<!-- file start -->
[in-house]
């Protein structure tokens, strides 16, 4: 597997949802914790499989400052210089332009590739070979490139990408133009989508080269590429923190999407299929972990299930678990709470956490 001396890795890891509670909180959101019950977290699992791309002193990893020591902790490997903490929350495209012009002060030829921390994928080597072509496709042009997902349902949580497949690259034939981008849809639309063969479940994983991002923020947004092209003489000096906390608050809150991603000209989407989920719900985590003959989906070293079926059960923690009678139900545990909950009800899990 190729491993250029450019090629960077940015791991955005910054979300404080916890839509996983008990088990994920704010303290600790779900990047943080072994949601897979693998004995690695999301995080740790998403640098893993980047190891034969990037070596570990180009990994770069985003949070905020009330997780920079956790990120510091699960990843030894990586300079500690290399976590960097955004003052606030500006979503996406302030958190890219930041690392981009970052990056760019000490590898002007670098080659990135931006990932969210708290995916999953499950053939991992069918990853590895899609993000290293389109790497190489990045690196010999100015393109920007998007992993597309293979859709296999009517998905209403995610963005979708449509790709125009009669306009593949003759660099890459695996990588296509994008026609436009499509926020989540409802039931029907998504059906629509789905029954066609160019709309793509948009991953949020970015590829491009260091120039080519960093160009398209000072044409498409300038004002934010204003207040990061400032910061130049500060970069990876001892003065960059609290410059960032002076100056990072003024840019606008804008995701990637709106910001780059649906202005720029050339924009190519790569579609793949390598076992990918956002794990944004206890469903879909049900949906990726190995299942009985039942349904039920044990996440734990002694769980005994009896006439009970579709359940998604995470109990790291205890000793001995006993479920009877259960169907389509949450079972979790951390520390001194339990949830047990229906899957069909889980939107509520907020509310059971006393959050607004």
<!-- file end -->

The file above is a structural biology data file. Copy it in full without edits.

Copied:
[in-house]
């Protein structure tokens, strides 16, 4: 597997949802914790499989400052210089332009590739070979490139990408133009989508080269590429923190999407299929972990299930678990709470956490 001396890795890891509670909180959101019950977290699992791309002193990893020591902790490997903490929350495209012009002060030829921390994928080597072509496709042009997902349902949580497949690259034939981008849809639309063969479940994983991002923020947004092209003489000096906390608050809150991603000209989407989920719900985590003959989906070293079926059960923690009678139900545990909950009800899990 190729491993250029450019090629960077940015791991955005910054979300404080916890839509996983008990088990994920704010303290600790779900990047943080072994949601897979693998004995690695999301995080740790998403640098893993980047190891034969990037070596570990180009990994770069985003949070905020009330997780920079956790990120510091699960990843030894990586300079500690290399976590960097955004003052606030500006979503996406302030958190890219930041690392981009970052990056760019000490590898002007670098080659990135931006990932969210708290995916999953499950053939991992069918990853590895899609993000290293389109790497190489990045690196010999100015393109920007998007992993597309293979859709296999009517998905209403995610963005979708449509790709125009009669306009593949003759660099890459695996990588296509994008026609436009499509926020989540409802039931029907998504059906629509789905029954066609160019709309793509948009991953949020970015590829491009260091120039080519960093160009398209000072044409498409300038004002934010204003207040990061400032910061130049500060970069990876001892003065960059609290410059960032002076100056990072003024840019606008804008995701990637709106910001780059649906202005720029050339924009190519790569579609793949390598076992990918956002794990944004206890469903879909049900949906990726190995299942009985039942349904039920044990996440734990002694769980005994009896006439009970579709359940998604995470109990790291205890000793001995006993479920009877259960169907389509949450079972979790951390520390001194339990949830047990229906899957069909889980939107509520907020509310059971006393959050607004």